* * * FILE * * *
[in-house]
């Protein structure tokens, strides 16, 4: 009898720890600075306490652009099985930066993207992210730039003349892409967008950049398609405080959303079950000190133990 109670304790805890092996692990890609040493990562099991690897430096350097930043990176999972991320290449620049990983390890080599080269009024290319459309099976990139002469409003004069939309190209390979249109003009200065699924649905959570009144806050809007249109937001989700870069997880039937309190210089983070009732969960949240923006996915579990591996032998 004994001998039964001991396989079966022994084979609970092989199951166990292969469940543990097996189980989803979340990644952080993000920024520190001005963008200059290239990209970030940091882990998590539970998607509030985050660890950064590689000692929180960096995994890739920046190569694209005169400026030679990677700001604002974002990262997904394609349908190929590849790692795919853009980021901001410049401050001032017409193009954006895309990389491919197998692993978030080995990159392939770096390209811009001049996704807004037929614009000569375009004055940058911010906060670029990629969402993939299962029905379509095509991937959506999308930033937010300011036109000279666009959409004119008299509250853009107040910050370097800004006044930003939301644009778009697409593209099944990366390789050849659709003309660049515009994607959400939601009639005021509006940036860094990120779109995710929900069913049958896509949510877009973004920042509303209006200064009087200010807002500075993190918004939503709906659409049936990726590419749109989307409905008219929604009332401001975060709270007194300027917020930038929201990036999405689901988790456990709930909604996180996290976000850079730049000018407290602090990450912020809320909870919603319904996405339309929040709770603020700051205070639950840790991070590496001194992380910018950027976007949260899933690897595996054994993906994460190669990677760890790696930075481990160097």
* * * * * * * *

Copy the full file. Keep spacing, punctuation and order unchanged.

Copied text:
[in-house]
């Protein structure tokens, strides 16, 4: 009898720890600075306490652009099985930066993207992210730039003349892409967008950049398609405080959303079950000190133990 109670304790805890092996692990890609040493990562099991690897430096350097930043990176999972991320290449620049990983390890080599080269009024290319459309099976990139002469409003004069939309190209390979249109003009200065699924649905959570009144806050809007249109937001989700870069997880039937309190210089983070009732969960949240923006996915579990591996032998 004994001998039964001991396989079966022994084979609970092989199951166990292969469940543990097996189980989803979340990644952080993000920024520190001005963008200059290239990209970030940091882990998590539970998607509030985050660890950064590689000692929180960096995994890739920046190569694209005169400026030679990677700001604002974002990262997904394609349908190929590849790692795919853009980021901001410049401050001032017409193009954006895309990389491919197998692993978030080995990159392939770096390209811009001049996704807004037929614009000569375009004055940058911010906060670029990629969402993939299962029905379509095509991937959506999308930033937010300011036109000279666009959409004119008299509250853009107040910050370097800004006044930003939301644009778009697409593209099944990366390789050849659709003309660049515009994607959400939601009639005021509006940036860094990120779109995710929900069913049958896509949510877009973004920042509303209006200064009087200010807002500075993190918004939503709906659409049936990726590419749109989307409905008219929604009332401001975060709270007194300027917020930038929201990036999405689901988790456990709930909604996180996290976000850079730049000018407290602090990450912020809320909870919603319904996405339309929040709770603020700051205070639950840790991070590496001194992380910018950027976007949260899933690897595996054994993906994460190669990677760890790696930075481990160097």